by Chelsea Woodworth, August 17, 2009“Dad, do you remember where Chelsea is going?” my father asked my 85 year old grandfather. He seemed unreachable, staring at the nursing home window. Then, he turned and looked directly at me with his old familiar smile and he said with great assurance, “ANWR!”...Read more
Photos By Justin PoehneltCutting a tree over a hiking trail in the Frank Church Wilderness with a two person crosscut saw.More by JustinTrail Bridge Construction - 60 Second Time Lapse VideoFlorida Trail Bridge Construction - PhotosMore Photos on Justin’s Flickr...Read more
Student Conservation Association intern Joshua McBee worked with the Sewee Association/Sewee Visitor Center, part of Cape Romain National Wildlife Refuge in South Carolina.
By Michael Gurecki (SCA Intern) for the Mid-York WeeklyPastures and pocketbooks of upstate farmers will be seeing a bit more green in 2010 thanks to U.S.
Forestry scientists are engaged in a frustrating but important ﬁght to save Pennsylvania’s state tree, the Eastern hemlock.The hemlock woolly adelgid continues to lay siege to the commonwealth’s hemlocks, literally sucking the life out of the trees. The adelgid’s destructive effects wax and wane, but these damaging insects have taken an ever-deadlier toll in recent years.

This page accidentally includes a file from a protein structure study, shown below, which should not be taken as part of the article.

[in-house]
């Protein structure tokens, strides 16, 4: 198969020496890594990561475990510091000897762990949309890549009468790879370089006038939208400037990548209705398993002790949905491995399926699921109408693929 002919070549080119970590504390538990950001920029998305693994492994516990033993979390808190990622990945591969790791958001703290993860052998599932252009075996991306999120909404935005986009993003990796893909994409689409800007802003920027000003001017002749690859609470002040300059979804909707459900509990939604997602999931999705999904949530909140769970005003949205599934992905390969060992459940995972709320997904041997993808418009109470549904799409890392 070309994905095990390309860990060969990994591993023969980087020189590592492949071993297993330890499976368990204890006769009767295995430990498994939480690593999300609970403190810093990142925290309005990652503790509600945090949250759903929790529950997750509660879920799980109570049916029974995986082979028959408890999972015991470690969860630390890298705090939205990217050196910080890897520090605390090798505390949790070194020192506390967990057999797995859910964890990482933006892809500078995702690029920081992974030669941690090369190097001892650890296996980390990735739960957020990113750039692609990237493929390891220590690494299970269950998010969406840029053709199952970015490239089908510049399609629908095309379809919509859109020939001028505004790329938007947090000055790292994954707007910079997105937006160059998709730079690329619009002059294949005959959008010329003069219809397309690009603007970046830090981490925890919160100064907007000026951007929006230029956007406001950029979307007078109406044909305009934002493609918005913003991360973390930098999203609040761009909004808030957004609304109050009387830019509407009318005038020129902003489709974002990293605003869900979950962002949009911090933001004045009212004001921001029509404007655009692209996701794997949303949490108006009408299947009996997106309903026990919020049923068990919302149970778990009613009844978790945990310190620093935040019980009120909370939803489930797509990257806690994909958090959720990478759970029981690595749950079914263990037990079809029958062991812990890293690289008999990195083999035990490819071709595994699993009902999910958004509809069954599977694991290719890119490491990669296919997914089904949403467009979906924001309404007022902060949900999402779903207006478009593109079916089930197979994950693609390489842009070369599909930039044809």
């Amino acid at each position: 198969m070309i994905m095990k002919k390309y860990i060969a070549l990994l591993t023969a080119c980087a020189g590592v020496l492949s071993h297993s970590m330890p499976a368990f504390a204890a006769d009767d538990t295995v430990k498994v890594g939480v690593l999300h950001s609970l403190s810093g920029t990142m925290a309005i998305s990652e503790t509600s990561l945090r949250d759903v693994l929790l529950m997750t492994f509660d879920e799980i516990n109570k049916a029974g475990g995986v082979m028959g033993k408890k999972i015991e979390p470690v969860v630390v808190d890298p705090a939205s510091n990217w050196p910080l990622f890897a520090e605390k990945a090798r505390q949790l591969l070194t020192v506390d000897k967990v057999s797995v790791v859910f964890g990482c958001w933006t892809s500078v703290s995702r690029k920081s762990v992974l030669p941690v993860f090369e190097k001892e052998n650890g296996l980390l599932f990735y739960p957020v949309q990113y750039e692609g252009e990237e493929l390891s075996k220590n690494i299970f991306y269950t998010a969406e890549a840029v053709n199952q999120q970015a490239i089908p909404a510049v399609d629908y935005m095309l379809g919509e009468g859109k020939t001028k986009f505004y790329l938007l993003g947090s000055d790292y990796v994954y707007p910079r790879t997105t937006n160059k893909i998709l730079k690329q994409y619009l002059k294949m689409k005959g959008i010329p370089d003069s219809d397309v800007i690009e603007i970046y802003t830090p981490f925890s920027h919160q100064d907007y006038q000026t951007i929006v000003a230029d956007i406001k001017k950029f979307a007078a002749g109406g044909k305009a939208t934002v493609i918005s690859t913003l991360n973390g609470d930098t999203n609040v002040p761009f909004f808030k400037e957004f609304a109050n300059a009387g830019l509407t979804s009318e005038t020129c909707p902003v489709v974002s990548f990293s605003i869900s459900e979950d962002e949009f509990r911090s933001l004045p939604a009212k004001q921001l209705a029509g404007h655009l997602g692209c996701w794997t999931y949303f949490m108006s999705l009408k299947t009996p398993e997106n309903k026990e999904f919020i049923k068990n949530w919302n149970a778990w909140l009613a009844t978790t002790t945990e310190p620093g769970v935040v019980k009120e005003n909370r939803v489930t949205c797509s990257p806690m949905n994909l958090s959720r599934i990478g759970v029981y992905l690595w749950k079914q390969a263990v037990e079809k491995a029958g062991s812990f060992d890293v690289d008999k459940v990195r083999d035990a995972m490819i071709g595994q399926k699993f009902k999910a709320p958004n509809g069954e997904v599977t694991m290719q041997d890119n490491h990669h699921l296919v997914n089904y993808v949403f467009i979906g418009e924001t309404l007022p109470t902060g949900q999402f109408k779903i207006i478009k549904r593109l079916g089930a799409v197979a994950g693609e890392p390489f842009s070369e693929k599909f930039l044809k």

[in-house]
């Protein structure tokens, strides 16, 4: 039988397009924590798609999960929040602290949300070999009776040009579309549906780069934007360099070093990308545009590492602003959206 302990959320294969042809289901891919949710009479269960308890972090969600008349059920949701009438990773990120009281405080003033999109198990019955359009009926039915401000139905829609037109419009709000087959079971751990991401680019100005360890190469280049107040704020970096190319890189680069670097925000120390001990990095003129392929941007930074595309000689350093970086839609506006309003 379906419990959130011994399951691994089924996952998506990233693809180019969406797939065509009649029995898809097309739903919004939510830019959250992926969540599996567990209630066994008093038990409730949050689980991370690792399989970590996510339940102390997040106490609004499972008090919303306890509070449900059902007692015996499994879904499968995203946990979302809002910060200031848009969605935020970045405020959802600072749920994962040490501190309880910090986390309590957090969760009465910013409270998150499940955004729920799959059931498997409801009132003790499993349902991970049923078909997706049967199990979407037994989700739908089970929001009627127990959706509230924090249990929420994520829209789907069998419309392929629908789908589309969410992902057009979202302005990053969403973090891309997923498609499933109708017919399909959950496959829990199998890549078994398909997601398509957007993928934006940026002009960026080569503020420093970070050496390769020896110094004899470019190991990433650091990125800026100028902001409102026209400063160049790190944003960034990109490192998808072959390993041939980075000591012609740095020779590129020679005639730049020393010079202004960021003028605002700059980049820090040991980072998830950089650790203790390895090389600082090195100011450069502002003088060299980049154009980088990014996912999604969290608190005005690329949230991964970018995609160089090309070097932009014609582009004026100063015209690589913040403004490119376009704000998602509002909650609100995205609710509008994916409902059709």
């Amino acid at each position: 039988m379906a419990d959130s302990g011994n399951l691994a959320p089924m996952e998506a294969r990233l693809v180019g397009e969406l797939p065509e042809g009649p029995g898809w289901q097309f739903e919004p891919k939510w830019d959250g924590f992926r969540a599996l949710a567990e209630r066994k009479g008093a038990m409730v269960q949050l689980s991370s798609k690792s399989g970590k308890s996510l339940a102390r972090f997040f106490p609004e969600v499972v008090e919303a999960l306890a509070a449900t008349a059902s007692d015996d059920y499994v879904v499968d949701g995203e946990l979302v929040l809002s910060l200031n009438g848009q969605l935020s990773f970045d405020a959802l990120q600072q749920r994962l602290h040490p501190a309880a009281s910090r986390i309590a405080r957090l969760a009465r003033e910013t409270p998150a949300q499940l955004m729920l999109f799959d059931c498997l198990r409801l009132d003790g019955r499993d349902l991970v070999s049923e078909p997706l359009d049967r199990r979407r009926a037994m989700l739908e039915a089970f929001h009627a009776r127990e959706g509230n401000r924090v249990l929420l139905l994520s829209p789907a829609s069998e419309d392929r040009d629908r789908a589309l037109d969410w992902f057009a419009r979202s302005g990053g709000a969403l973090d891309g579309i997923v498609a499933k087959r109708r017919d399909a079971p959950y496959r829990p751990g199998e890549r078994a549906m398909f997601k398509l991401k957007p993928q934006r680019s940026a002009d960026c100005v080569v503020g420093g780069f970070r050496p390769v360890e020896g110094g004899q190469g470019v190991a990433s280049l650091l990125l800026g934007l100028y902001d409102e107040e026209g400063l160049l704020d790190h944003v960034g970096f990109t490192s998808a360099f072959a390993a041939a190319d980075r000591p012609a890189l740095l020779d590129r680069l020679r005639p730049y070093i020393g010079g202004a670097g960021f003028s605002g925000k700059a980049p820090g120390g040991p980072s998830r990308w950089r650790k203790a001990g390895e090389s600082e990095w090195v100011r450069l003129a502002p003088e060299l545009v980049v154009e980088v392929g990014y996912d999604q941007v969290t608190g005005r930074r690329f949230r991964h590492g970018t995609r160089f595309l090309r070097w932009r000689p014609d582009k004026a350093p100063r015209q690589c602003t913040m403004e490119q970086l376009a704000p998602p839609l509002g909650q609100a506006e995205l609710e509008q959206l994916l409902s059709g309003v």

A self-described city boy, C.J. Wimberly of Gaithersburg began the summer afraid of snakes and never having been stung by a bee.
Diamond, Mo. - Thanks to the Student Conservation Association, the George Washington Carver National Monument, has had some extra hands this summer.George Keeler and Sarah Blacksher, both seniors at Missouri Southern State University, have served a 12-week internship this summer, helping out the staff at the Monument and learning more about their ﬁelds of interest.
In today’s economy, hands-on internships can make a real difference for young professionals - and those same young people can make a real difference through national service.That’s why Kenneth Ball, an intern with the Student Conservation Association (SCA), has arrived at Somerville Lake to assist the U.S. Army Corps of Engineers in invasive species control.
Whiskeytown National Recreation Area park Superintendent Jim Milestone, left, jokes with coworker Gary Bischof Saturday during the Shasta-Trinity Trail’s “golden spike” ceremony of its grand opening.